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I'm developing a desktop application and in the application settings management dialog I've add a button that once pressed, reset all fields to default values.

I'm wondering what is the standard for that button text. I've taken into account the followings (seen in popular software):

  • "Defaults"
  • "Reset to defaults"
  • "Default settings"
  • "Use defaults"
  • ..

What is the more appropriate? Is there a standard for this?

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    Generally, buttons should convey an action as concisely as possible ideally with a verb. I have usually seen this as "Restore Defaults" and I think that is the most short and clear way of saying it. – William Anderson Jun 9 '17 at 12:26
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If you can only use one word from 'reset to default options', use "reset". It clearly communicates an action.

Using "defaults" is ambiguous because it can mean restoring defaults, but could also open up a more detailed set of options. For example (in an image editor) you might choose always save to jpg or png or whatever by default, or to have a X*Y px canvas for new files.

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    I would also use just "Reset" BUT only show or enable this button if the user did something to leave the default state. The fact that this button appears after the first change and is called "Reset" communicates clearly what it does – J. Dimeo Jul 10 '17 at 13:52
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If there's room for it, expand on what you have already suggested. Leave no doubt what this button will do. A couple of suggestions:

"Reset All Fields to Default"

"Reset All Fields to their Original Settings"

It is just as important to stay within the existing Style Guide of Content. Try to use as many existing terms and phrases as possible. Consistency is usually the correct solution.

And for extra measure, a confirmation modal may be good practice. Especially if this action can not be undone.

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In my opinion, you should better concern about using this button. Please read: Reset and Cancel Buttons | Nielsen Norman Group. I think the arguments can be applied to a desktop app too.

Reset: Don't Use

This button almost never helps users, but often hurts them.

Reset clears away the user's input on a Web form, but why would people want to do that? The Web is characterized by frequent movement between pages and users rarely encounter the same form twice. Thus, a Web form is almost always cleared when the user sees it. Even when a user revisits a form in a single session, it is usually faster to edit the old data than to erase it and start over.

The Reset button hurts users in three ways:

  • The worst problem about Reset is that users click the button by mistake when they wanted to click Submit. Bang — all your work is gone!
  • Having two buttons at the bottom of a form clutters up the interface and makes it harder for users to clearly see their next step. Some small amount of wasted time is spent scanning the useless button and deciding which of the two buttons is the correct one.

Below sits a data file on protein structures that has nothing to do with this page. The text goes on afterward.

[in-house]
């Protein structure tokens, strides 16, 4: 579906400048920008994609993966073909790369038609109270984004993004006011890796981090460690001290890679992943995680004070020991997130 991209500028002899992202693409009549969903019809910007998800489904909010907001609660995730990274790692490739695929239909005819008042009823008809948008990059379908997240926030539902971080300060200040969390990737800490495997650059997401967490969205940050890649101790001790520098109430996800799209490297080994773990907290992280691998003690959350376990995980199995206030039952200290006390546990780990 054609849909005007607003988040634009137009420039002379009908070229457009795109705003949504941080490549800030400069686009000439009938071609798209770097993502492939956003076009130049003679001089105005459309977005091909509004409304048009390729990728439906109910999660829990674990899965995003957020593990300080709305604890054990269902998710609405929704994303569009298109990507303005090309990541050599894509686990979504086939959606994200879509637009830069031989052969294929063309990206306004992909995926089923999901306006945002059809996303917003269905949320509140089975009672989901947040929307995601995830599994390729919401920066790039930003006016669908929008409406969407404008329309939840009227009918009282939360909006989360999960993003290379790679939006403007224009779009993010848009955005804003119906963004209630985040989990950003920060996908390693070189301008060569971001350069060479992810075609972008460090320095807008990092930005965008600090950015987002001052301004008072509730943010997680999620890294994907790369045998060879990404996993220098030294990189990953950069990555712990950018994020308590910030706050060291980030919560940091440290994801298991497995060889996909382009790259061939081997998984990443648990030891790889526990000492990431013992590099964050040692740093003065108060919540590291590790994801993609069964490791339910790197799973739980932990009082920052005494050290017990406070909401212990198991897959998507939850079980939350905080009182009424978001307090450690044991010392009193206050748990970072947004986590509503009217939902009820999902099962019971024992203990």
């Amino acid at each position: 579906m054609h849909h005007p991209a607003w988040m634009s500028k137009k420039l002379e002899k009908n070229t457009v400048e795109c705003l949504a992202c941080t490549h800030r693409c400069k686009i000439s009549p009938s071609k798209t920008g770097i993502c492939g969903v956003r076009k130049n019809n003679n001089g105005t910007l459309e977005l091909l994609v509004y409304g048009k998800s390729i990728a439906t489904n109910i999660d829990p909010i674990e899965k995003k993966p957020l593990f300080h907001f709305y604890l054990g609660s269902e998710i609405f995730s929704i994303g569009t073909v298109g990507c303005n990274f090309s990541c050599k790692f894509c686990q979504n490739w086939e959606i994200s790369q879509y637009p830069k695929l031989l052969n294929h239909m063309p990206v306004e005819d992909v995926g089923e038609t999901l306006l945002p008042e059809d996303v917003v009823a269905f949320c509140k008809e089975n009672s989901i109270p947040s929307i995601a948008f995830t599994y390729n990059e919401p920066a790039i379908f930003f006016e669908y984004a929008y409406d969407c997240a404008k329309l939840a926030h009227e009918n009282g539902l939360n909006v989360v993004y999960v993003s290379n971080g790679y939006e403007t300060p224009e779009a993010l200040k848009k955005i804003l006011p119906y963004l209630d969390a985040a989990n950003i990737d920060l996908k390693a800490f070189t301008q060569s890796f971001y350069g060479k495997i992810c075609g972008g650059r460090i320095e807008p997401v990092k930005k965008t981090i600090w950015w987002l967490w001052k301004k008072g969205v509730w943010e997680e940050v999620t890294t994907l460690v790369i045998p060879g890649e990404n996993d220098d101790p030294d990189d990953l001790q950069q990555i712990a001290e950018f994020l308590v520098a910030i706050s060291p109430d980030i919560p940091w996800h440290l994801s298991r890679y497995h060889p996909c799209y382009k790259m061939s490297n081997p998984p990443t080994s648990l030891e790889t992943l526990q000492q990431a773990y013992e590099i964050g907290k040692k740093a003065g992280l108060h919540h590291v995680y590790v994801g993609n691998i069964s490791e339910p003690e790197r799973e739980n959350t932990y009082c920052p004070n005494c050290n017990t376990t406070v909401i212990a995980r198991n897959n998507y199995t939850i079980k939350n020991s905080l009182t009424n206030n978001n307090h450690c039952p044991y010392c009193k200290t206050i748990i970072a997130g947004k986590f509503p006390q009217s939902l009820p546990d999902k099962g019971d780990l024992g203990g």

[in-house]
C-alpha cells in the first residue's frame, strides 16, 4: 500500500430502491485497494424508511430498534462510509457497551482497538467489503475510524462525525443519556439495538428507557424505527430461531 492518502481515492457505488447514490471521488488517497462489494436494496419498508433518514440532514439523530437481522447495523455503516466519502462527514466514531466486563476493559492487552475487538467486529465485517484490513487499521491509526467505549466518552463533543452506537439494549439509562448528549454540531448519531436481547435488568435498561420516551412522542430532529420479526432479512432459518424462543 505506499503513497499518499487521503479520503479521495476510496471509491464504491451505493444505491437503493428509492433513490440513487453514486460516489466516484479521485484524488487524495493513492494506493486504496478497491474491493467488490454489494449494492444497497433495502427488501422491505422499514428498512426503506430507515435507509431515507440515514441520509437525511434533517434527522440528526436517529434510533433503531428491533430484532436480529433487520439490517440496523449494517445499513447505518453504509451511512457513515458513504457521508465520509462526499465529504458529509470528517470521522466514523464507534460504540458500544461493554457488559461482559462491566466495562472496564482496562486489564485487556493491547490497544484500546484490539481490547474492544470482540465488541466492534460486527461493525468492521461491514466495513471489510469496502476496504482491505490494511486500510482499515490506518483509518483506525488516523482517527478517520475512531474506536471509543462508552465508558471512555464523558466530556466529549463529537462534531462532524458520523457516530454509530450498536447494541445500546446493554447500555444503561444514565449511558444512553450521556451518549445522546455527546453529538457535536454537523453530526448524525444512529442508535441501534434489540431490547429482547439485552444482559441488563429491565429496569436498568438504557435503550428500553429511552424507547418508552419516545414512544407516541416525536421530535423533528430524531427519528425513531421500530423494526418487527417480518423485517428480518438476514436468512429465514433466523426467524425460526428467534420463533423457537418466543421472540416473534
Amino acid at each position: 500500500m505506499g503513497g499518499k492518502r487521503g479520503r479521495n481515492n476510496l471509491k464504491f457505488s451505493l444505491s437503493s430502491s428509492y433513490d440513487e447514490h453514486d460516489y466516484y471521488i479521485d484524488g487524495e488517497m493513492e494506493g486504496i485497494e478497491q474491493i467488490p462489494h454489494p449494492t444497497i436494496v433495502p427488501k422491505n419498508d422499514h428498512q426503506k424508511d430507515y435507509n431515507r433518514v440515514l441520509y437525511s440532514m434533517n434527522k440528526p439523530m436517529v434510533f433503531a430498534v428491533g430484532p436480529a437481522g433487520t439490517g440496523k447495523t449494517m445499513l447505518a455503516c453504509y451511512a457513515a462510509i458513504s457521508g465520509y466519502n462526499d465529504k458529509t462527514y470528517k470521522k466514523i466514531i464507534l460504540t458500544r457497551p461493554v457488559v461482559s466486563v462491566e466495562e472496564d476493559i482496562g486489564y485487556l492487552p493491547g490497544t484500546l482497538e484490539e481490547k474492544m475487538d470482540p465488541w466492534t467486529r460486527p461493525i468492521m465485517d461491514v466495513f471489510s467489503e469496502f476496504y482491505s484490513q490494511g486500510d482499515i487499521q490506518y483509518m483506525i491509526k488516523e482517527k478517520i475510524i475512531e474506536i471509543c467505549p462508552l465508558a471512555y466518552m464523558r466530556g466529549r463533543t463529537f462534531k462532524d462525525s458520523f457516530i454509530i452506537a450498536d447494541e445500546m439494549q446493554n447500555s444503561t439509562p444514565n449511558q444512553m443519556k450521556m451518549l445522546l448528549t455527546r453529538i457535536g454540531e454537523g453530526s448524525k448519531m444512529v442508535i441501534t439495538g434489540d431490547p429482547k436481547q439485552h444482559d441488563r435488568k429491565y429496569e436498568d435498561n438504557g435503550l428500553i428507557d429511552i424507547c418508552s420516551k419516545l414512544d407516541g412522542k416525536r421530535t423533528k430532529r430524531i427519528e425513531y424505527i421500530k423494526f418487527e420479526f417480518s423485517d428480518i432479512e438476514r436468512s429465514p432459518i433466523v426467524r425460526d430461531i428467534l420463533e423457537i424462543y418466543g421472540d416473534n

• Even when users do want to eliminate some of the data they have entered into a form, it may slow them down to have a dedicated button for doing so, since the extra button means that users have a choice:

    • edit the erroneous fields and replace the old text with the new text click
    • Reset and type the new text into nice clean fields

Also, check similar question on https://ux.stackexchange.com, like Is a cancel button necessary in a web form? enter image description here

If you will still want to use the button, please consider that "Reset" is a standard, recognizable term and, with the proper position in the UI, suggest the implication of an action in all fields. You can use "Reset to defaults" / "Reset all" if you want to be sure the action will be clear for all users.

  • Your NN quote contradicts the implied mesaage of 'you can use "reset" as the label'. But more importantly, the NN quote talks about forms to be filled in, not options to be switched. It's an entirely different task/interface. – PixelSnader Jul 9 '17 at 22:52
  • @PixelSnader I don't agree. Please read again the article: "The Reset button hurts users in three ways". – Madalina Taina Jul 10 '17 at 4:44
  • yet your answer starts with by saying "reset' is a standard use. So which is it? A usable standard, or bad practice? And there's still the difference between formfields/options. – PixelSnader Jul 10 '17 at 6:45
  • @PixelSnader I really don't understand how you can see a contradiction here. "Reset" is a standard use, a recognizable pattern, but this doesn't imply the fact a designer should use this button. Please check related question or search for articles. Reset buttons are not a good idea, there are a lot of arguments for this andd at least, this is my opinion. – Madalina Taina Jul 10 '17 at 8:37
  • Your first paragraphs doesn't suggest that a reset button is a bad idea, so perhaps edit the answer to include that? Secondly, your linked question is about web forms, not about desktop options-menu. It is like saying 'use big narrow wheels on a car' while pointing at a bicycle. – PixelSnader Jul 10 '17 at 11:17
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Just to sumarize. Correct answer depends mainly on available space for your label. Your problem has been already solved in whole bunch of different apps. Most common uses are:

  • "Restore default settings"
  • "Restore defaults"
  • "Reset to defaults"

In my opinion everything else is will be inconsistent to what people used to for years.

As someone mentioned before, please consider providing confirmation screen / modal / window etc.

enter image description here

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